Cumberland LLC, the company seeking to open a swine operation in northwestern Wisconsin, has filed a new preliminary application for a state permit. Company representative Jeff Sauer wrote to the DNR last week that they have “reconsidered” their plans, and will reduce the number of animals the facility will house, providing more space for hogs in compliance with a new California law.
The company has twice applied for and failed to receive permits for a major new operation in Burnett County. Its most recent application was rejected by the DNR in March for having incomplete information about where it would spread all the manure it produces.
The company now says it will seek to raise 19,800 hogs in the facility, compared to about 26,000 animals in previous applications. Those hogs will produce approximately 5 million gallons of manure per year, about 2 million gallons less than in its earlier proposals. A new corporate entity was also introduced, “Steadfast Farms,” though no details about it were immediately available.
“We at Cumberland LLC / Steadfast Farms believe this will meet the needs of the Protein Market that demands additional space and a more natural method of production,” Sauer wrote. “We feel this gives the community an exciting new opportunity to be involved in producing Protein in a more natural way along with the ability to potentially purchase at local ‘Whole Food Stores’ in the area.”
California’s Proposition 12, passed by voters in 2018, required that all pork sold in the state must comply with space requirements for hogs. Sows must have 24 square feet of living space and be able to stand and turn around in their pens. Challenged by the National Pork Producers trade association, the U.S. Supreme Court upheld the law in a ruling yesterday.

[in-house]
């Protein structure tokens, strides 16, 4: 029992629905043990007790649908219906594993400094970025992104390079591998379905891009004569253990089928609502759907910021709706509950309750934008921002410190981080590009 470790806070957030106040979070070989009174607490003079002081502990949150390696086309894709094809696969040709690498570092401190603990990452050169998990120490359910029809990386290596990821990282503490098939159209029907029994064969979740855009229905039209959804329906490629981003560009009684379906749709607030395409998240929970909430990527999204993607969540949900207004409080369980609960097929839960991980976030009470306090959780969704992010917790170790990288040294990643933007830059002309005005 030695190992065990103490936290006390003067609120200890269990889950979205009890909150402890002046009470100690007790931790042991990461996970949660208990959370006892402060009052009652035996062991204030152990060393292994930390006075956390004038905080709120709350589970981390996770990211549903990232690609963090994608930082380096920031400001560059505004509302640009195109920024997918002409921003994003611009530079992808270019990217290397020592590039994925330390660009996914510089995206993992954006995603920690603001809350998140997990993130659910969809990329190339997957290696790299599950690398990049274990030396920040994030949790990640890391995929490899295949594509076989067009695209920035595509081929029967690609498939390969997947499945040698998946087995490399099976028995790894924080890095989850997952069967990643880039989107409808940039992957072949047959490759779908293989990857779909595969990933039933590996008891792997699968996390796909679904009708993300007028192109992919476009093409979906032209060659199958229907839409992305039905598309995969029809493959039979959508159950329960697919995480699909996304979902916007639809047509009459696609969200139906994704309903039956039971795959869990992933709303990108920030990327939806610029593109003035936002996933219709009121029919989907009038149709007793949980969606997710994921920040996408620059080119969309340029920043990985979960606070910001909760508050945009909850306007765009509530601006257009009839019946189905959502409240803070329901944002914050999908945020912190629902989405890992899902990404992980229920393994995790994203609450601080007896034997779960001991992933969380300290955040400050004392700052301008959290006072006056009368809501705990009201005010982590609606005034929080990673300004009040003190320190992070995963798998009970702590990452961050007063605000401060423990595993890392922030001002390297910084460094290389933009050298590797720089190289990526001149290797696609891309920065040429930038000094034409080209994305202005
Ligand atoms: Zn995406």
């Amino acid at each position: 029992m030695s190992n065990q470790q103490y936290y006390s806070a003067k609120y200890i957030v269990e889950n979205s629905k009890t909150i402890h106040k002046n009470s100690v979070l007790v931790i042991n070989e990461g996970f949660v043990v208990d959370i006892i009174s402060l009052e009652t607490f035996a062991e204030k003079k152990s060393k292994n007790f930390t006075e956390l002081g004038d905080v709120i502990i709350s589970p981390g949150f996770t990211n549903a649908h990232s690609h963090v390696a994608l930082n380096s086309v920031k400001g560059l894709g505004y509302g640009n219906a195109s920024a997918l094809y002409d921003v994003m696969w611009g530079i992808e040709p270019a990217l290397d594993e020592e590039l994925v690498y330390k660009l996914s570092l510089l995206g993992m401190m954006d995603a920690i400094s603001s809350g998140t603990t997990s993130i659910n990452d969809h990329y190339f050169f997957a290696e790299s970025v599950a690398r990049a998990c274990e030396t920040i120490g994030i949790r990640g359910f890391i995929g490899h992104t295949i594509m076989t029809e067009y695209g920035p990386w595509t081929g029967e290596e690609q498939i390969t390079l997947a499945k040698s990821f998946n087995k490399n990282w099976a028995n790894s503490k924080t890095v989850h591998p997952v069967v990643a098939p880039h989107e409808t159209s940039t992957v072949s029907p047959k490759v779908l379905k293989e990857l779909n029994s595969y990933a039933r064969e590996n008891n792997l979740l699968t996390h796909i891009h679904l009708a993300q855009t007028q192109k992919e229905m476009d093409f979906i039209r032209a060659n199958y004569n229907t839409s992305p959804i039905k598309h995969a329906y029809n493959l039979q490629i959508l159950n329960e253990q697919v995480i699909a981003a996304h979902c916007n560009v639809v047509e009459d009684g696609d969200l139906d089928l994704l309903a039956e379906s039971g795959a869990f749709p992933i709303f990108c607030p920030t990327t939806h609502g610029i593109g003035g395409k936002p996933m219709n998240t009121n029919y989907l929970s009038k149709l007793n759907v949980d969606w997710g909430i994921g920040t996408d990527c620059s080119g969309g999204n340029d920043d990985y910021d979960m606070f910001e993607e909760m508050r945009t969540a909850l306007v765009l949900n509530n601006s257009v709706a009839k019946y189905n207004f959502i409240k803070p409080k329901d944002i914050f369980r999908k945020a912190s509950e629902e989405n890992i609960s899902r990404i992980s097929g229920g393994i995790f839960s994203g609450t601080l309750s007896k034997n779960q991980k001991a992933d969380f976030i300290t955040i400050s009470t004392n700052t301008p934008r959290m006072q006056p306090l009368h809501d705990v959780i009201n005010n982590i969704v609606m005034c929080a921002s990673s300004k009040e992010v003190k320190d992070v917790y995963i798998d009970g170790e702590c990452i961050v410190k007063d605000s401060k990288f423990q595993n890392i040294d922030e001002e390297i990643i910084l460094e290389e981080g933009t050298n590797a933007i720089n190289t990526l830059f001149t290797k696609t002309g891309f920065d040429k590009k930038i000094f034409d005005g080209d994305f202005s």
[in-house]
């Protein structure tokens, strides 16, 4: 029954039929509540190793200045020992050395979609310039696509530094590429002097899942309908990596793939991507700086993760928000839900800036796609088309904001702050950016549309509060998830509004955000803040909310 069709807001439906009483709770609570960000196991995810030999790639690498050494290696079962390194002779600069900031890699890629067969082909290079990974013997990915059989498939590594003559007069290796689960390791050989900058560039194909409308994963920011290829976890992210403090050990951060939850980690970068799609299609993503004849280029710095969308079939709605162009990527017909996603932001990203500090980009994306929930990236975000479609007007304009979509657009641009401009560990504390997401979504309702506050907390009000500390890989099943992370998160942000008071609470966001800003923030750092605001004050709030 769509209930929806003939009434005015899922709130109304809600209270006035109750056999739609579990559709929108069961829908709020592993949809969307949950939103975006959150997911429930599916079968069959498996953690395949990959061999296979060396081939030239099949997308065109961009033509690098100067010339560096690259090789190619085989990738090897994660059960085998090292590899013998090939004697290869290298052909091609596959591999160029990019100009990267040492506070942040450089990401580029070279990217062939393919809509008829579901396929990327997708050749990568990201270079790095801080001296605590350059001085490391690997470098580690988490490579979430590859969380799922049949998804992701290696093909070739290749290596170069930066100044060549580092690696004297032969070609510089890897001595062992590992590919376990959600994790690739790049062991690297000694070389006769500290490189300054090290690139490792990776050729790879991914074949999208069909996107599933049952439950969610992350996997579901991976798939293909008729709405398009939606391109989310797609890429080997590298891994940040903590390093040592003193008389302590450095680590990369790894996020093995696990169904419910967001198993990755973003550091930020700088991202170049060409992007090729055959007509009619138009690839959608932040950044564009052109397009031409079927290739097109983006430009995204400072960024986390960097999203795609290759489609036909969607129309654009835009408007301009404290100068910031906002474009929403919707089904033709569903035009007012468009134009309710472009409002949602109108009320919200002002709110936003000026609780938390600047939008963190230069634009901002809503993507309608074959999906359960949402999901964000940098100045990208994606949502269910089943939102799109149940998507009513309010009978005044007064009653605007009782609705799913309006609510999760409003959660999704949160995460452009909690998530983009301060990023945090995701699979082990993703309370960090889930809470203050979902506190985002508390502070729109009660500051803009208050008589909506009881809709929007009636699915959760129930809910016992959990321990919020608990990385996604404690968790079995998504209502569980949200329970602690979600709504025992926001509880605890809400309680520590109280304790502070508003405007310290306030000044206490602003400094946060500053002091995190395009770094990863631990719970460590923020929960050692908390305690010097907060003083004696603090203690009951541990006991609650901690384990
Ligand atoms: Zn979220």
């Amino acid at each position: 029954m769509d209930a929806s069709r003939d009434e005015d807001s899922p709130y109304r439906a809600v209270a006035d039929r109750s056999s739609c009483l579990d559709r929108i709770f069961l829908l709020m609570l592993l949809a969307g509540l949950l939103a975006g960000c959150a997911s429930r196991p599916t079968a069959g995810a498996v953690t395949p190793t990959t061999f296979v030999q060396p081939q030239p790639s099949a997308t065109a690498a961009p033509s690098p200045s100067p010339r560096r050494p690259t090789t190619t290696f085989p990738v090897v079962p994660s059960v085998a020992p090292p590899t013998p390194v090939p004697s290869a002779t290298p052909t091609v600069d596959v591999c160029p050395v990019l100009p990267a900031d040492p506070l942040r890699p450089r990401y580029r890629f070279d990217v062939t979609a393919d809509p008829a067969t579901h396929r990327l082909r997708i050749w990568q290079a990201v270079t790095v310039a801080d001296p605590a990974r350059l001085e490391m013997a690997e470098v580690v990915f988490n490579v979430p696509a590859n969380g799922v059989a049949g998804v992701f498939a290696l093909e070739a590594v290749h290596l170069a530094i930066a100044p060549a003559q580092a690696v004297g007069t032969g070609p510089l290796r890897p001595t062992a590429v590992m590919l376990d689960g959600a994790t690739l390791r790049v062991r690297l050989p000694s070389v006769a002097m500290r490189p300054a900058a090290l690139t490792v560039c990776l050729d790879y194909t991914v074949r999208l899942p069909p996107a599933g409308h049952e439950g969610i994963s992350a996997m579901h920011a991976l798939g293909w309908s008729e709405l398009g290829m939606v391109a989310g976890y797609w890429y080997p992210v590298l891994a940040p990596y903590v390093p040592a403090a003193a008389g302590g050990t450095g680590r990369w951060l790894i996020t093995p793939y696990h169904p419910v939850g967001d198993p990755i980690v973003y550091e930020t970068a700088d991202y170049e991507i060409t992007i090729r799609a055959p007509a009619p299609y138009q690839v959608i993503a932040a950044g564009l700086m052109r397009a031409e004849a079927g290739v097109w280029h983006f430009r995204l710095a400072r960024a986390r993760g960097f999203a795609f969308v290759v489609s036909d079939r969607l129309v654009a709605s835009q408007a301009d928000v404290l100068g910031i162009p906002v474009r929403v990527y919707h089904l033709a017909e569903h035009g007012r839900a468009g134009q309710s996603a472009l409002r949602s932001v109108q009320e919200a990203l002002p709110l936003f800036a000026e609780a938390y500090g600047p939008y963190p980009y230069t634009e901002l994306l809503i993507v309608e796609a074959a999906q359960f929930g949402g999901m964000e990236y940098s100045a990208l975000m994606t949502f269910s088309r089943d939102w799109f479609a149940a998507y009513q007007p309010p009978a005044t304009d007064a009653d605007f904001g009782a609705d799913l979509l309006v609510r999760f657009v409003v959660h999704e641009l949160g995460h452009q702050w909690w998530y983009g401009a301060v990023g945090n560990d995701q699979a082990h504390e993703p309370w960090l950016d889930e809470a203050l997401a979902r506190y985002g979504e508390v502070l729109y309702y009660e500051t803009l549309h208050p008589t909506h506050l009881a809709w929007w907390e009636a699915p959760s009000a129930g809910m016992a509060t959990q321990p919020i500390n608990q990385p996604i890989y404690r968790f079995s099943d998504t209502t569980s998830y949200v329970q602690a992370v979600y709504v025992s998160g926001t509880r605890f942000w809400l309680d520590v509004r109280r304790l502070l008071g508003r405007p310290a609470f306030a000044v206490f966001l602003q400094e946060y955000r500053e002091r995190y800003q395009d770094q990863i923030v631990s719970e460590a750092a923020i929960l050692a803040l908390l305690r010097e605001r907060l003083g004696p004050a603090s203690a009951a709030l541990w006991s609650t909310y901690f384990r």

Cumberland LLC also told the DNR it intends to comply with space requirements set by the Global Animal Partnership (GAP), an organization which certifies livestock facilities for meeting specific standards. At its minimum level, GAP requires hogs between 36 and 55 pounds to have at least six square feet of space and hogs between 56 and 112 pounds to have seven square feet. Sows in the process of birthing and raising piglets must have 48 square feet.
The company has not yet submitted detailed plans, including specifying where manure would be applied to farm fields, a key pollution concern. Before its most recent rejection, Cumberland told the DNR it had secured the right to spread manure on about 800 acres of nearby farm fields, but would haul the remainder of its waste to unspecified locations across the St. Croix River in Minnesota.
In a letter acknowledging receipt of the preliminary application, DNR specialist Falon French told the company that state review of the proposal would not begin until a full application is submitted. A Nutrient Management Plan that identifies waste disposal fields is required as part of that application.
Linda Helland says
Stop them. Factory farming is bad for the animals, environment, and public health. The St.Croix river is a gem and shouldn’t be put at any risk. And the Trade River shouldn’t be befouled by an “accidental” spill of manure.
They should be allowed to raise these animals here as long as they comply with the dnr codes on land application of the manure, or would you rather get your pork chops and brats , hams from China
Mark Hove says
I’m very concerned about all that manure, too
mihcal a mackintoisch says
In a region of this nation which consists of such a vast amount of magnificent waterways…. ie: Lakes, Streams , Creeks, The Precious Rivers…
This type of industry is ABSOLUTELY INAPPROPRIATE !!
KEEP IT OUT AT ANY & ALL COSTS.
” mishaps” … “accidents ” will certainly occur. NOW is the time to guard our
most precious lands !!! Let them go else where ,….. someplace that can appropriately accommodate such business.